This conference has been withdrawn from the 2020 conference schedule
As you are aware, coronavirus is having a global impact and the World Health Organization and the Centers for Disease Control have instituted recommendations that include social distancing and cancelling conferences and large gatherings. Since safety of our attendees is always GRC's highest priority, the GRC Board of Trustees has decided to withdraw this conference and it will be rescheduled for 2022. This decision was made out of an abundance of caution and to alleviate the concerns of our conference communities that are scheduled to meet in this timeframe.
Nature has evolved a wide array of photosensory systems to enable organisms to sense and respond to their light environment. In plants, microbes and animals, including humans, tremendously diverse photosensory signal transduction architectures have been identified. At this Gordon Research Conference, scientists from all over the world gather to present and discuss the full palette of photosensory systems that Nature has provided, aiming to understand their mechanisms, signaling pathways and functional effects – from the level of atoms and molecules to that of the physiology of organisms and the ecosystems that they constitute. Photosensory receptors provide unique opportunities to understand the essential principles of signal transduction and protein function because they can be activated by light, rendering them amenable to state-of-the art physical, chemical and chemical biological experimental methods. In this way, the central question of how light-induced microscopic molecular changes produce macroscopic biological signals can be addressed in unprecedented detail.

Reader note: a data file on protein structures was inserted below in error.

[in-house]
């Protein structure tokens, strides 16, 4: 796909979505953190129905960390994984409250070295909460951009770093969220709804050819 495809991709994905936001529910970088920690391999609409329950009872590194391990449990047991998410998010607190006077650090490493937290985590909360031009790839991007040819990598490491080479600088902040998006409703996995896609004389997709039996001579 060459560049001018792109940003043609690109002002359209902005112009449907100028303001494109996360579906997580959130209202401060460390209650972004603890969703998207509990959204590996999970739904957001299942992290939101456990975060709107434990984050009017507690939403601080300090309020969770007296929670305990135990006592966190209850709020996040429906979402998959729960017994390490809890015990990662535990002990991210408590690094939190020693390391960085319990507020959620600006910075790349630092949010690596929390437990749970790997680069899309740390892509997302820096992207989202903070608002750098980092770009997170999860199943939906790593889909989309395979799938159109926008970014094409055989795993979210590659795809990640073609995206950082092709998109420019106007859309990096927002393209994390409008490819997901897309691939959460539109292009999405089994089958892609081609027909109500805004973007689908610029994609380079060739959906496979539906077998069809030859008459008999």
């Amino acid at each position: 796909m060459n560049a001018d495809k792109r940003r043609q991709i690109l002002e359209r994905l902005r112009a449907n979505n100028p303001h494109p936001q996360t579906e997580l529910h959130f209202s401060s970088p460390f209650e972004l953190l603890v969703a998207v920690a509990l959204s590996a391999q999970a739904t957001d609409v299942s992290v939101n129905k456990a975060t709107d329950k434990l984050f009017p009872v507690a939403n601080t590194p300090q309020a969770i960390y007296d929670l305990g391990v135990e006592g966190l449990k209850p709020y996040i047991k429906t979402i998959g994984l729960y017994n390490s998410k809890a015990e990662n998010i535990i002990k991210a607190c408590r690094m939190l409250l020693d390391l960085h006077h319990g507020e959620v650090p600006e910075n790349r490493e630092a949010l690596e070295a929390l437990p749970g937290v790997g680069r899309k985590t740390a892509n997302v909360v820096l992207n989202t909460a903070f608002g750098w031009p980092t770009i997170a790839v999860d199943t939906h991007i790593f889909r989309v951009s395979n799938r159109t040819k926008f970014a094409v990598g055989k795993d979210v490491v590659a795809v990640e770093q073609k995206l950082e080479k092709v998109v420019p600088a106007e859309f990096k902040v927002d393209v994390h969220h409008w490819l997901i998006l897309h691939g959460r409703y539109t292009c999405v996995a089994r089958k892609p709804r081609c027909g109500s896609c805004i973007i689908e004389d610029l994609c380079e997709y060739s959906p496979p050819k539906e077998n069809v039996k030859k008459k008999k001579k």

Research of photosensory signaling has enormous practical application. The modular architecture of photosensory systems in combination with their genetic encodability provides the foundation for the field of optogenetics, wherein photoreceptors and their interaction pathways are engineered to noninvasively control cellular processes with light. Studies of phototransduction in the eye enable the treatment of retinal diseases, circadian dysfunction and mood disorders. In addition, understanding the networks of photosensory signaling has great potential for optimization of photosynthesis and rational engineering of crop performance, with implications for mitigating the adverse consequences of climate change.
The program consists of invited oral contributions by established and emerging scholars in the field, augmented by oral contributions selected from submitted abstracts and extensive poster session time. This GRC will be organized in conjunction with a preceding Gordon Research Seminar that will provide junior researchers opportunities to present and their work and be mentored by more senior scientists.